More, More, More, Americans Under-Save For Retirement By Almost 20 Percent

January 30, 2019

One in five Americans from Harlem to Hollywood don’t know how much money they will need in retirement and, consequently, most under-save by nearly 20 percent, according to a new Merrill Lynch report.

The wealth management and financial services company says Americans need more funding for longer retirements, however many may be overlooking one key aspect of financially preparing for retirement reports Consumer Affairs.

“The ‘three-legged stool’ traditionally used for funding retirement—Social Security, employer pension, personal savings—is getting very wobbly for many people,” the company said. “They will need to rely more on personal sources of income, and so the responsibility for managing retirement funding resides more than ever with the individual.”

Not saving enough


On average, retirement comes with a price tag of over $700,000 — about 2.5 times that of the average house.

“It’s truly the purchase of a lifetime,” the report authors said.

However, each younger generation is anticipating less reliance on government programs and employer pensions and more on personal sources, which could lead to an imbalanced retirement savings plan.


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“Millennials expect 65% of their retirement income to come from personal sources. A few industries and government organizations generally continue to provide defined benefit pensions,”

“Millennials expect 65% of their retirement income to come from personal sources. A few industries and government organizations generally continue to provide defined benefit pensions,” Merrill Lynch said.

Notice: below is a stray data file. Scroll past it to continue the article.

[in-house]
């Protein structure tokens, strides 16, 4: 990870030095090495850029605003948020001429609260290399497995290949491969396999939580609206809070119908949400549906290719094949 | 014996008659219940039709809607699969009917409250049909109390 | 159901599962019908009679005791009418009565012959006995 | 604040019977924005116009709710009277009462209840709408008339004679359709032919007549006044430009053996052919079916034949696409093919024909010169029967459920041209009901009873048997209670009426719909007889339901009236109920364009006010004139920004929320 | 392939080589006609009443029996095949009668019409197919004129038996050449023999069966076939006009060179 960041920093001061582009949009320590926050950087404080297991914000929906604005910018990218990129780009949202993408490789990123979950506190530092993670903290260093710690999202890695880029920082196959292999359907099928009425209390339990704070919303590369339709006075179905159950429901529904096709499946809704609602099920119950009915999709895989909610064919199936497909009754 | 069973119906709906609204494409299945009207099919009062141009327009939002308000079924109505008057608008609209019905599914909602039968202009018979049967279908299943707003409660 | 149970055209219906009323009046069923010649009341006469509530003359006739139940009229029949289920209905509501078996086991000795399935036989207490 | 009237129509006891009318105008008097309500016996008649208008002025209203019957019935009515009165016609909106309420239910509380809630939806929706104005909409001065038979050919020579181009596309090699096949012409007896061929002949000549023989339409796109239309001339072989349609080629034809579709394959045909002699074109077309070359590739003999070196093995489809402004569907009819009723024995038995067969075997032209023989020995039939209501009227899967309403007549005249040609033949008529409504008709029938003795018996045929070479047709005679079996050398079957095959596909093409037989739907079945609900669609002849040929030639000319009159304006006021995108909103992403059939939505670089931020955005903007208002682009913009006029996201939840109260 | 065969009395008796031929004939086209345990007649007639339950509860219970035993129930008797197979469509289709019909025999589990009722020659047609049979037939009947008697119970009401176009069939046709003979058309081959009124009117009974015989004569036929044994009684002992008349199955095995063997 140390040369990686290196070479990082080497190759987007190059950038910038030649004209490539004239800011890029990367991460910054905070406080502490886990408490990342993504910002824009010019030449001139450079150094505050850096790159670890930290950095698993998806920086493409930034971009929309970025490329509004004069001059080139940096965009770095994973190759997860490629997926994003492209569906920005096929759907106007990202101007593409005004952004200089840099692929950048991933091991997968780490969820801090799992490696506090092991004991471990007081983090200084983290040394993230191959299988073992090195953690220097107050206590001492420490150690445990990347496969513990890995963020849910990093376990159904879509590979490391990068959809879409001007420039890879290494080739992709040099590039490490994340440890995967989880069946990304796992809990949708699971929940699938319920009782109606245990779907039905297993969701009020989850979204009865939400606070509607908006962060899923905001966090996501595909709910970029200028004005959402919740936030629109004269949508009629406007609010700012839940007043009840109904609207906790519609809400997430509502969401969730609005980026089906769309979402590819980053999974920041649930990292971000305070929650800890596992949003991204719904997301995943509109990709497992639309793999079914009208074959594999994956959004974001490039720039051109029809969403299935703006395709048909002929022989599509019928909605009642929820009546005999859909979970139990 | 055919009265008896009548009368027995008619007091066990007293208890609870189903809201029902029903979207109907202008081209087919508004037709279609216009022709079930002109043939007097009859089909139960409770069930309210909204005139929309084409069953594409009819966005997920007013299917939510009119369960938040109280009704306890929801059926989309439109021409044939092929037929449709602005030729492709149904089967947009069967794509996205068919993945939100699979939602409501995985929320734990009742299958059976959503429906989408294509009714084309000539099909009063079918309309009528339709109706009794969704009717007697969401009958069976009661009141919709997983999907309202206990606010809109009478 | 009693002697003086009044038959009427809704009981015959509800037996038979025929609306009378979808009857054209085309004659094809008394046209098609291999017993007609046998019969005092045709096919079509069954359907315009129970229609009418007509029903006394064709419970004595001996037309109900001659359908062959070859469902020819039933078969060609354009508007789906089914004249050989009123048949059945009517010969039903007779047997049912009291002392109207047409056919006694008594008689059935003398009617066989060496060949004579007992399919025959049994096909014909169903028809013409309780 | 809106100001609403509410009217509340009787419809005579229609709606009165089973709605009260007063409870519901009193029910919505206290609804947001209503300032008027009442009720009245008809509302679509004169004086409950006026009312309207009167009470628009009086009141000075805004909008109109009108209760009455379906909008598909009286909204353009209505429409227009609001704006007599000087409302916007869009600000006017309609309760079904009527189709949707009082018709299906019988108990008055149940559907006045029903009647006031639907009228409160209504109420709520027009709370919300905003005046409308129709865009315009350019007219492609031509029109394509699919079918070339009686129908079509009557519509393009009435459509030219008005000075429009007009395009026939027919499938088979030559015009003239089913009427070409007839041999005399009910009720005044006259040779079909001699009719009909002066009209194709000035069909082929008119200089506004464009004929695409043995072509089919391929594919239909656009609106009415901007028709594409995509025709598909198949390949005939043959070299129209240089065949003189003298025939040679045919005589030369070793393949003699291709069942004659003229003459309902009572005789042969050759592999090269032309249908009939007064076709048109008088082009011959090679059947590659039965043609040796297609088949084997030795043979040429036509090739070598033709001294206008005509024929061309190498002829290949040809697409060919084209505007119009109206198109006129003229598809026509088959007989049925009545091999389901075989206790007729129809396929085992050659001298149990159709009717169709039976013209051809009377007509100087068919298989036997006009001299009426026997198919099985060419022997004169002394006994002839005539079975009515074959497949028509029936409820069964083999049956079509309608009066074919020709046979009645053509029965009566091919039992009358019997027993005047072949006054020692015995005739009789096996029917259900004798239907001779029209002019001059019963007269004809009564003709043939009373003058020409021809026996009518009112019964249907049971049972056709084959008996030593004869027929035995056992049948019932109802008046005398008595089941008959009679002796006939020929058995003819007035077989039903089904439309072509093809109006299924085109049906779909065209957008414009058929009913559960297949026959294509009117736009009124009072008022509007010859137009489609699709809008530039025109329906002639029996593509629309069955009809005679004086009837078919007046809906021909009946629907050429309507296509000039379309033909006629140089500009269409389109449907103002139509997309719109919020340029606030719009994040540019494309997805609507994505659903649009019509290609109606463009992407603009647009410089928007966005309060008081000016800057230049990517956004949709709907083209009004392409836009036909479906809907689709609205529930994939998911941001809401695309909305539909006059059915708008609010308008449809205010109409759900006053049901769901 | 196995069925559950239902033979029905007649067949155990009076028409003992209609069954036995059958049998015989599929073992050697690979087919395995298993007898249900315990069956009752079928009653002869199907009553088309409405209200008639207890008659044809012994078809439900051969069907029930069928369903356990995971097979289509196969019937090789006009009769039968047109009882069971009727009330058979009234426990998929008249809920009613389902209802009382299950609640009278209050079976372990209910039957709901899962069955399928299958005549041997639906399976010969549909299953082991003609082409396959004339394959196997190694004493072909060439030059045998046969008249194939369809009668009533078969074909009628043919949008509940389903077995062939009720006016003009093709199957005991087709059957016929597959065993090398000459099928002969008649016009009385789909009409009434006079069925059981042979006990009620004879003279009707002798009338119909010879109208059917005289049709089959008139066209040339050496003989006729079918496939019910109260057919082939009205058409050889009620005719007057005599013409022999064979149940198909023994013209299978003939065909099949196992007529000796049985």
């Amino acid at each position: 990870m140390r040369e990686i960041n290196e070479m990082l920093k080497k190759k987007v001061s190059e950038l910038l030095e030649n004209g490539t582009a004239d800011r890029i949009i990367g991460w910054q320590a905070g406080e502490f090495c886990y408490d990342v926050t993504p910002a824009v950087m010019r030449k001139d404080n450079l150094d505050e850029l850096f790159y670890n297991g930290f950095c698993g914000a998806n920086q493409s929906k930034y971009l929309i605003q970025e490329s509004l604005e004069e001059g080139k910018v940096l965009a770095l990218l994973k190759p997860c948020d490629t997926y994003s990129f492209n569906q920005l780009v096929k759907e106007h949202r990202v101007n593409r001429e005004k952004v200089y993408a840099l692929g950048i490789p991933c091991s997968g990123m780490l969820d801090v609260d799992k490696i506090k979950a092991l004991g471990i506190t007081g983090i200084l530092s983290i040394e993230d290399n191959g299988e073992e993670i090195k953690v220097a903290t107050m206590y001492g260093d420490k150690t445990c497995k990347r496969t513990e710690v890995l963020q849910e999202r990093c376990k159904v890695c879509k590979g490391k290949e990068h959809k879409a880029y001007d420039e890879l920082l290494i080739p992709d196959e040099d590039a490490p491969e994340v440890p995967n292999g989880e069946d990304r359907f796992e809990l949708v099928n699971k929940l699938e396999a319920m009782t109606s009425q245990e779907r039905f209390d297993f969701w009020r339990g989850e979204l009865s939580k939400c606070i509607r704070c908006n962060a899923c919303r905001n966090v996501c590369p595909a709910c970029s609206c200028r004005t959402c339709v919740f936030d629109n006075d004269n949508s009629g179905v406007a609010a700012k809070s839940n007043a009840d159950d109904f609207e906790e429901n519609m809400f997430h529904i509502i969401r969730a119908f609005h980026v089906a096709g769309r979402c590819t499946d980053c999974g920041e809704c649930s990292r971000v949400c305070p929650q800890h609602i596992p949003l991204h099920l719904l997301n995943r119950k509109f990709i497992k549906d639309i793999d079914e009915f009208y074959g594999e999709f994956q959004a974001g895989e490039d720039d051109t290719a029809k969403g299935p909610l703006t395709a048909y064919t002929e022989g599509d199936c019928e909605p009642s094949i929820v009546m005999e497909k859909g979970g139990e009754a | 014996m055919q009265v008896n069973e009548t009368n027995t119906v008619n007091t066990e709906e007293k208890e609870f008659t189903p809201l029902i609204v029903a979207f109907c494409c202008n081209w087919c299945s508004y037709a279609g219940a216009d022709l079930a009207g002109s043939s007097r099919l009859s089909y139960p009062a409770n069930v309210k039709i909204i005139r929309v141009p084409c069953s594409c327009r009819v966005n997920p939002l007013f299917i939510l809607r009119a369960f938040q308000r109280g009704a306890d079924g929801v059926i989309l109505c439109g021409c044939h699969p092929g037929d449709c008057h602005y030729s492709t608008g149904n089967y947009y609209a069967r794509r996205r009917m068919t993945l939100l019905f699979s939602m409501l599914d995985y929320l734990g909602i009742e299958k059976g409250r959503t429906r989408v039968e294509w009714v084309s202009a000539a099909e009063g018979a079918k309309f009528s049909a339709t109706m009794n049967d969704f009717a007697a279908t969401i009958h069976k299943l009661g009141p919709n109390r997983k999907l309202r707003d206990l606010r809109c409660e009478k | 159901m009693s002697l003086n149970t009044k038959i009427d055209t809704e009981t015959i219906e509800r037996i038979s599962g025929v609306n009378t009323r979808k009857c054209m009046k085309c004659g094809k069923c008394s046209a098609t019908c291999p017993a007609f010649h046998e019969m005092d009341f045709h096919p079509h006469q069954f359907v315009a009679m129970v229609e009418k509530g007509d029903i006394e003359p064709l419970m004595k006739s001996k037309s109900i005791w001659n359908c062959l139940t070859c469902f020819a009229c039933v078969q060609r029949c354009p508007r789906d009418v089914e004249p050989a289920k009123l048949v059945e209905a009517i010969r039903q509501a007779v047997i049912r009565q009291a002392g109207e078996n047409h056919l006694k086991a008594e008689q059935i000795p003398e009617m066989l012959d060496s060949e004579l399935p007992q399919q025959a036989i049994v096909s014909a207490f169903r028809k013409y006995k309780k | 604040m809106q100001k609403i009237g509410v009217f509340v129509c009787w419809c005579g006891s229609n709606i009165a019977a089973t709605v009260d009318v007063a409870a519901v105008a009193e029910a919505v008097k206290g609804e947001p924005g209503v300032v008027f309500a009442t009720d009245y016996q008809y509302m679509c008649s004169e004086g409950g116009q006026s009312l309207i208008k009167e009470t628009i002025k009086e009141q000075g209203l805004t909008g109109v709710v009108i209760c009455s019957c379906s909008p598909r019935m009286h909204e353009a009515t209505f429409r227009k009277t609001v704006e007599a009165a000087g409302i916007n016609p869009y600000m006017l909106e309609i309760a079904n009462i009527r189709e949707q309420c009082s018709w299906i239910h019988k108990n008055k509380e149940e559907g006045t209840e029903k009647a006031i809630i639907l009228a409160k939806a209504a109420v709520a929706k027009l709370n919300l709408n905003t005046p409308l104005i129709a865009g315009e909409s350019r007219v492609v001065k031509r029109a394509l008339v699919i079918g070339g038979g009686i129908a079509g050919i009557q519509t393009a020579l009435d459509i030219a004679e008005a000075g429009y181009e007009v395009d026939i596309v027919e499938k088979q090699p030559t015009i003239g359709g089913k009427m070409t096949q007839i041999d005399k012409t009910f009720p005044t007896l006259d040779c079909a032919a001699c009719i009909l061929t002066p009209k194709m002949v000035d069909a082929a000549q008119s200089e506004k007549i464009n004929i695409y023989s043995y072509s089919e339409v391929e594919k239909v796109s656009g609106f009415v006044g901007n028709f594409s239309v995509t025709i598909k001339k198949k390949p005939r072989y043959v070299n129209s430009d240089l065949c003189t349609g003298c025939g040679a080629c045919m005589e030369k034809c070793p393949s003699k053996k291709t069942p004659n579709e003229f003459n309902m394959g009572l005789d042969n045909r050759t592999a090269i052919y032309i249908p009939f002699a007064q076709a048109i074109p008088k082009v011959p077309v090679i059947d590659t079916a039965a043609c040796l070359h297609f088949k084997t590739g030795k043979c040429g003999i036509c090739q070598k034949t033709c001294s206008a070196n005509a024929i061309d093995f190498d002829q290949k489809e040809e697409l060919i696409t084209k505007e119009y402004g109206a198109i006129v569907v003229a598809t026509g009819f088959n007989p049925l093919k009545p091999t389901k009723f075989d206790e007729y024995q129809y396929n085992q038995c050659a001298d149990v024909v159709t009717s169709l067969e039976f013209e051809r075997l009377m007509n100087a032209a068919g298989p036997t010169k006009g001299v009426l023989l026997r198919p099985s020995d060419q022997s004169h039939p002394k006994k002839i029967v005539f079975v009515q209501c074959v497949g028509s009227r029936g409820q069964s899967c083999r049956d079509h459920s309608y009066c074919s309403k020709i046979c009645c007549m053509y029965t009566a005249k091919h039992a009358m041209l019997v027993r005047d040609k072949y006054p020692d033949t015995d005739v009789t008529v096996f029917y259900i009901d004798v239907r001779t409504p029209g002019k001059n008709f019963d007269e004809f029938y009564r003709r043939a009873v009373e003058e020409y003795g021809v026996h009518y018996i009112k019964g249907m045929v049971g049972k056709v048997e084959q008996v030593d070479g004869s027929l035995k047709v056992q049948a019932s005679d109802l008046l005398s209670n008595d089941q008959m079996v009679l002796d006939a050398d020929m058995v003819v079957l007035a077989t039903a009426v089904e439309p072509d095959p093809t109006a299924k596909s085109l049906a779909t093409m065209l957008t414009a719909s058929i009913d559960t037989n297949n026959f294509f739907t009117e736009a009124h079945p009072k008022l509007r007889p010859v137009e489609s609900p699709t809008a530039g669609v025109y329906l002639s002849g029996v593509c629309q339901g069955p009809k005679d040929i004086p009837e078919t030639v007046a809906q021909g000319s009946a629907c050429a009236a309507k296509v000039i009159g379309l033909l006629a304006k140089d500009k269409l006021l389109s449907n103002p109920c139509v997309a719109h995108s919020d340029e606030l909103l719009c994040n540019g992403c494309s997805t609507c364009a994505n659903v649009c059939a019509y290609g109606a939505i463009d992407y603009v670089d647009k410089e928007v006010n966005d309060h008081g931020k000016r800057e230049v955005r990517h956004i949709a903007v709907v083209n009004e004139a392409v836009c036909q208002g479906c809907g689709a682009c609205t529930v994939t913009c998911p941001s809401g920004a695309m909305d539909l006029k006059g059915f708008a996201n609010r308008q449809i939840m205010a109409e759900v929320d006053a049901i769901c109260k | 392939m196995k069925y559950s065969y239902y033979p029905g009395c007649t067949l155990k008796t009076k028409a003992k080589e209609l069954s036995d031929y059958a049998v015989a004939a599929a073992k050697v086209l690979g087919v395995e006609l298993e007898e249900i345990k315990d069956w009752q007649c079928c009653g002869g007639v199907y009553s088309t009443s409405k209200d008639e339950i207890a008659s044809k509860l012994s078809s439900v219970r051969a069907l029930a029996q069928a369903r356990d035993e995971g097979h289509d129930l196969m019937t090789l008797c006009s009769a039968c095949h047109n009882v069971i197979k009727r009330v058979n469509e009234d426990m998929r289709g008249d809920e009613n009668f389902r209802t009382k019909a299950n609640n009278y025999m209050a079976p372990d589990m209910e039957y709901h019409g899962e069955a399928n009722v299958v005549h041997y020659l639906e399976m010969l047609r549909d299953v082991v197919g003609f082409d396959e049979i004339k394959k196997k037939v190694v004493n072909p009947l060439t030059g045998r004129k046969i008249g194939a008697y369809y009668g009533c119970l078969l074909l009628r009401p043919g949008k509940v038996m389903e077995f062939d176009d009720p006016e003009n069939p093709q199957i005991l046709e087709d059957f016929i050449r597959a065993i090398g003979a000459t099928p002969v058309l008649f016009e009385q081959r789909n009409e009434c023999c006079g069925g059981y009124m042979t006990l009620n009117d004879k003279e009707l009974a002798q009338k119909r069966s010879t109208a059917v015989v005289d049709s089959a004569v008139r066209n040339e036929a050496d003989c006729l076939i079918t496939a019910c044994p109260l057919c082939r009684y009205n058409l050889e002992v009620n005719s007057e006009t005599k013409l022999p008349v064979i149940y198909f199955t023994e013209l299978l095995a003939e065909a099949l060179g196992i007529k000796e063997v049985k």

“However, for the overwhelming majority of Millennials—and most of today’s other pre-retirees—the defined benefit pensions leg of the stool will contribute little or nothing.”

Intentions versus actions

Although most Americans are aware they should start saving early and live within their means in the run-up to old age, most aren’t saving enough.

“On average, Americans said they think they should be saving about 25 percent of their disposable (after tax) income each year. But the average annual savings rate in the U.S. is only 5.7 percent.”

“There’s a big difference between theory and practice,” the authors noted. “On average, Americans said they think they should be saving about 25 percent of their disposable (after tax) income each year. But the average annual savings rate in the U.S. is only 5.7 percent.”

“The savings rate has moved up from a low of about 3 percent during the recent recession, but it’s still less than half the peak rate of 13% in the early 1970s,”

“The savings rate has moved up from a low of about 3 percent during the recent recession, but it’s still less than half the peak rate of 13% in the early 1970s,” the company said.

The result of this discrepancy has led to most Americans saving less than one-fourth of the amount they think they should be saving for retirement, according to the report.

Funding longer retirements

To save for a financially comfortable retirement, Americans need to be aware that the “retirement funding formula” is changing and responsibility is increasingly falling more heavily on the individual, Merrill Lynch says.

“Resolving this situation requires a new approach. It requires new knowledge, new attitudes, and new behaviors, starting with more informed and disciplined management of finances,” the report said.

In addition to seeking financial help early and often, experts say it’s wise to set realistic expectations.

“I encourage people to put their expenditure requirements into two columns. One is the basic living costs that you want to secure with a fixed income source,” Peter Chadborn, director of Plan Money, a UK financial advisory firm, told the BBC.

“Only then can you approach column two, which is your lifestyle costs: how often you want to eat out, how many cars you want to own and how often you want to go on holiday. That can be made up with flexible income because your costs in retirement are going to keep relatively constant except for inflation,” Chadborn said.

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